They include the-not-what-it-sounds-like “Tinker Bell Unbound” about a troubled rear-echelon maintainer suddenly thrown onto the front lines without the tools she needs to survive, “Strategic Deployment” (my second pro-published short story) about a retired REMO forced back into action in an impossible and possibly unethical situation, “Dogcatcher Blues” (possibly my favorite story of the whole collection) about a disgraced REMO sent to fetch a wayward Hellhound, “Identity Crash” — a non-military sci-fi story — about an Emulated Intelligence betrayed by his own creators and denied what it is that makes us self-aware sapients, and lastly “ILYAMY”, a difficult tale about long deployments that I wrote when I was cut off from all contact with home during one of my own military deployments.

To check out the permanent product page here on The Improbable Author, click the cover pic below or the pic at the top of the sidebar.  To go directly to Amazon and get it for your Kindle device or app, either as a purchase or to download a free sample, click here.  Act now, and REMO is free to borrow for Amazon Prime customers with a Kindle device from the Kindle Owners’ Lending Library!

Enjoy!

Full_Cover

Hello, World (REDUX)!

Last time I did this, a whole lot less of the world was colored in.  But now? 

BOOYAH!!  Check that out:

ImprobableAuthorHitsApr14

You could almost circumnavigate off that map.  The Improbable Author has now had over 10,000 views, which I realize are merely a single afternoon’s numbers for John Scalzi, but I’m geeking out about it pretty hard nonetheless.  Most of my readership (and most of my ASID sales) are in the ol’ USA, naturally, followed in a distant second by the UK, then Canada, Australia, and Germany.  Sweden is next, which is a bit of a surprise, but then you’ve got Brazil, which is a HUGE surprise.  My wife is Portuguese-American, but not the South/Brazil brand of either of those ethnicities, and I’m a northern European – Native American mutt.  No ties there other than a love of kick-ass science fiction and pithy blogging, one supposes.  Either way, I’ve got a strong and loyal worldwide following, so THANK YOU to all the multitude of countries too long to list that have become devotees of my blog and, one hopes, readers and fans of A Sword Into Darkness.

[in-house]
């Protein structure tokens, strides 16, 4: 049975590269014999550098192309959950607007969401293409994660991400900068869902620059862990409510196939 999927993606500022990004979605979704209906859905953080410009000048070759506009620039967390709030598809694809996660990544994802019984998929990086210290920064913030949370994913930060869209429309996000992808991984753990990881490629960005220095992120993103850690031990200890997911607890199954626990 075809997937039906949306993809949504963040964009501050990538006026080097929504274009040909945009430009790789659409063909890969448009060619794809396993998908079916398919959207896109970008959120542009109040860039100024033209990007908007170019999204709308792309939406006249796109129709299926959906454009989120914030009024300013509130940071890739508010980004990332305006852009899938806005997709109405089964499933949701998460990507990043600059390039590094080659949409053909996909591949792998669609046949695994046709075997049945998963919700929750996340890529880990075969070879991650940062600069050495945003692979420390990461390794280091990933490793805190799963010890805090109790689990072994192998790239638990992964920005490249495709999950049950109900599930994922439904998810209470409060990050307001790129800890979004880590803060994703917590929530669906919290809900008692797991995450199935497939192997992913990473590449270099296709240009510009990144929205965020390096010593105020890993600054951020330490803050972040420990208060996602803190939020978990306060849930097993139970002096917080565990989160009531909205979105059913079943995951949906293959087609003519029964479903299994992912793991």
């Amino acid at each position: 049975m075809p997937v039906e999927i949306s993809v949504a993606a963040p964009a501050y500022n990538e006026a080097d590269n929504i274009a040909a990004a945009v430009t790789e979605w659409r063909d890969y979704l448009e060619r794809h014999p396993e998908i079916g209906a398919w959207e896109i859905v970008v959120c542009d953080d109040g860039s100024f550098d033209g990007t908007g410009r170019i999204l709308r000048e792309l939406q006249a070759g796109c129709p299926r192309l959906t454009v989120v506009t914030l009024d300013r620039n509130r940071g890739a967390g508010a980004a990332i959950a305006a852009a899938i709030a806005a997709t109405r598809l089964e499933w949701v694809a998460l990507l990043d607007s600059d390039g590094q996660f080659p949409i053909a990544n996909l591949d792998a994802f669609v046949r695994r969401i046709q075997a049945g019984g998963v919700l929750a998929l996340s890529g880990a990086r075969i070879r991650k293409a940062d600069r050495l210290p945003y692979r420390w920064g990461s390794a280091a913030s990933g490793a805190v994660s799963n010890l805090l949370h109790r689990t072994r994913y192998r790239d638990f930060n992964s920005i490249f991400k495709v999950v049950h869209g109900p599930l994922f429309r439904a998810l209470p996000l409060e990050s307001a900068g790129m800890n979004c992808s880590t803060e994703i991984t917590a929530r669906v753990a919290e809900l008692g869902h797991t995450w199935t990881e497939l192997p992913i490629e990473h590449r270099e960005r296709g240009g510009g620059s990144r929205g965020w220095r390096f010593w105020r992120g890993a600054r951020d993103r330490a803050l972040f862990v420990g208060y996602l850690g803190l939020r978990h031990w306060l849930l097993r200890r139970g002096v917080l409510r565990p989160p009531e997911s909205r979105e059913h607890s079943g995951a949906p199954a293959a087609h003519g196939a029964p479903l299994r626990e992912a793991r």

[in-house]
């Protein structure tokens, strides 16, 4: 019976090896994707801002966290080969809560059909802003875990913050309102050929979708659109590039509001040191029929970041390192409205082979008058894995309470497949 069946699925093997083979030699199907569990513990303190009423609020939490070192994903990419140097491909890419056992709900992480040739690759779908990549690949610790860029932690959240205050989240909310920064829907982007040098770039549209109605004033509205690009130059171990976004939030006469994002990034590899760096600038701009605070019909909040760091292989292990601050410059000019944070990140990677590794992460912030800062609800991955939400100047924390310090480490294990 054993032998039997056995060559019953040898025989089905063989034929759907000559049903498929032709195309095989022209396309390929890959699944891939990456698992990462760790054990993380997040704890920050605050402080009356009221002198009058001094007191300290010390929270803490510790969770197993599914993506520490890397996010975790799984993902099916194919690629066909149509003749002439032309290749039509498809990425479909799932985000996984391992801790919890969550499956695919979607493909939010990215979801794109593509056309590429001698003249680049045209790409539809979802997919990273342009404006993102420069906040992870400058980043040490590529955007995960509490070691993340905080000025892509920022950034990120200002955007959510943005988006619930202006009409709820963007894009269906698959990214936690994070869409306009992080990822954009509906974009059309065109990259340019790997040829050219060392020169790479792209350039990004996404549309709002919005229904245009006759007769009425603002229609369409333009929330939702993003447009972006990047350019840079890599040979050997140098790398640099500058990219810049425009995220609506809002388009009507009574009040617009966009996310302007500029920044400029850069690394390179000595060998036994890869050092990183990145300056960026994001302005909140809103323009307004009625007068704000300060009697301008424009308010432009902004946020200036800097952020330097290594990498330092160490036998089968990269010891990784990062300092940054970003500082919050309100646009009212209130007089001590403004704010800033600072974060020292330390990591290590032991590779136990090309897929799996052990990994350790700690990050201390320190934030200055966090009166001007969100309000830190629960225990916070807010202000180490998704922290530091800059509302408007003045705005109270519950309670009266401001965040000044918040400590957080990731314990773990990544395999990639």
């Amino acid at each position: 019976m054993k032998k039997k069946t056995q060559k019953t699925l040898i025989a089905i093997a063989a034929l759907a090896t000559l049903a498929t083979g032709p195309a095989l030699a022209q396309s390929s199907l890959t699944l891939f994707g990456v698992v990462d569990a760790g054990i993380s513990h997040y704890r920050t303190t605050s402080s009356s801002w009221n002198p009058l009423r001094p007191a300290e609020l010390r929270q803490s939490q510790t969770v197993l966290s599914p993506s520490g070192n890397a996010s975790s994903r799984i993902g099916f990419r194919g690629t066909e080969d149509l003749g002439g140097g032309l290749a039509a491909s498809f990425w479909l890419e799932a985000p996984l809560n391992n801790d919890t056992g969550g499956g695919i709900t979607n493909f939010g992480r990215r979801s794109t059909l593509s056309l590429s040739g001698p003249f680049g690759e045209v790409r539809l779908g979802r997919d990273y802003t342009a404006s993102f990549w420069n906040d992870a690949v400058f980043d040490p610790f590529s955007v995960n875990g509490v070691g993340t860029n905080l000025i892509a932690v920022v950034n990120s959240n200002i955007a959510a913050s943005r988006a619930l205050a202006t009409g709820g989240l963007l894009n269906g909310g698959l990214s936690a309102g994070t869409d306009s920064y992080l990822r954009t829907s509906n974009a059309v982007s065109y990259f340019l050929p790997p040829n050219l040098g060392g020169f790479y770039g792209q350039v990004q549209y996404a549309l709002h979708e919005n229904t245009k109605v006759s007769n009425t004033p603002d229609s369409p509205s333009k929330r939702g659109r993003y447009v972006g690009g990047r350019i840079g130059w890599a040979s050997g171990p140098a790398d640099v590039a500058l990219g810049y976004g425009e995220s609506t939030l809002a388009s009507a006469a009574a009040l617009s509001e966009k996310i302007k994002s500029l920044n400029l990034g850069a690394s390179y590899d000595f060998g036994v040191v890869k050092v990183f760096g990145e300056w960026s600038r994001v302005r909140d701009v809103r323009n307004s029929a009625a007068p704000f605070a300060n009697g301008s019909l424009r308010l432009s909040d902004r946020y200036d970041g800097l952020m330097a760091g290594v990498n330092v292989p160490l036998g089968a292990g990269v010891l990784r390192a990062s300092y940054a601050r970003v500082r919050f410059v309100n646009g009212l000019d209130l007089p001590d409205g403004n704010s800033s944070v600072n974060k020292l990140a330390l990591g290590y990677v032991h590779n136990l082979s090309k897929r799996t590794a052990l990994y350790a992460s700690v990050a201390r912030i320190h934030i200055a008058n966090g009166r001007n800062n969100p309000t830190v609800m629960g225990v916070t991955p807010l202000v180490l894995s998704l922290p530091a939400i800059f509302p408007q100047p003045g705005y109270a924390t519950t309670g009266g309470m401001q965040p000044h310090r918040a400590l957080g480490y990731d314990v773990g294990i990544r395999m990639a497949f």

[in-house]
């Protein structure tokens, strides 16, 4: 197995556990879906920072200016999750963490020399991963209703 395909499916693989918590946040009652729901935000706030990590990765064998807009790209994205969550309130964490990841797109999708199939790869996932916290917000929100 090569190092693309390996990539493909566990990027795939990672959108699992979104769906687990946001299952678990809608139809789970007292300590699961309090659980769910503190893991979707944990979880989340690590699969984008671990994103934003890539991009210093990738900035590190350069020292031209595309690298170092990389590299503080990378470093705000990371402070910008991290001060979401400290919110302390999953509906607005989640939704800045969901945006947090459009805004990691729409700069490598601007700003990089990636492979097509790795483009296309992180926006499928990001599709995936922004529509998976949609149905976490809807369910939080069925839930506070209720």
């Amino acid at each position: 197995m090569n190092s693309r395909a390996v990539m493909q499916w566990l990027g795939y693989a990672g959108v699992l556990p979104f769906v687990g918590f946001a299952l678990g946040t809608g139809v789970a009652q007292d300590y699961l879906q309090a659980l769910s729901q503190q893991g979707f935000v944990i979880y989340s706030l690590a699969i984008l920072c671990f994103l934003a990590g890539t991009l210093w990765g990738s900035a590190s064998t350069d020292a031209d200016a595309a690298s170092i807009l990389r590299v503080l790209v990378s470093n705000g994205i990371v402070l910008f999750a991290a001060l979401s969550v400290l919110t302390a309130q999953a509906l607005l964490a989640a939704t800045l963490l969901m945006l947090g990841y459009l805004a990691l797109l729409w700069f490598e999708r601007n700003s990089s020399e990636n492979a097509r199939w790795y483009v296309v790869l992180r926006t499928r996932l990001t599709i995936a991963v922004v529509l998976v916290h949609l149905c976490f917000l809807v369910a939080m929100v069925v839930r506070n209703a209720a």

Regarding ASID readers, my Kindle Daily Deal was . . . somewhat successful, in that I gained 3200 new ones in a single day!  That is satisfying both financially and in terms of milestones.  I’ve now sold over 15,000 copies of the book worldwide in three months, which makes me an Amazon bestseller at the very least (in the short term) and an honest mid-list professional (where I’m likely to settle out).  I was briefly ranked on the bestselling author list right behind Jim Butcher and Orson Scott Card (awesome), found myself in a George R. R. Martin sandwich (a weird way to express how ASID got stuck in the rankings between various compilations and editions of A Game of Thrones / A Song of Ice and Fire), and have begun to realize I REALLY need to talk to a tax accountant (bad).

Also, the excerpt reviews from the second round of the Amazon Breakthrough Novel Awards are finally in.  Mine were quite short, but positive (obviously, since I’ve moved on to the quarter-finals).  There’s a lot of stiff, well-written competition on the road to the semi-finals, though.  Everyone should check out Morgan Richter’s competing novel Lonely Satellite and John L. Monk’s Kick.  Both are very different works than ASID, but equally enjoyable companions under the umbrella of Sci-Fi Fantasy and Horror.  Between those two writers and 97 others, my chances look slim for proceeding to the next round, but if I have to lose to writers of their caliber, I won’t feel so bad.  Either way, I get a free Publisher’s Weekly review.  Here’s hoping it’s as positive as these Amazon Vine reviews of the excerpt: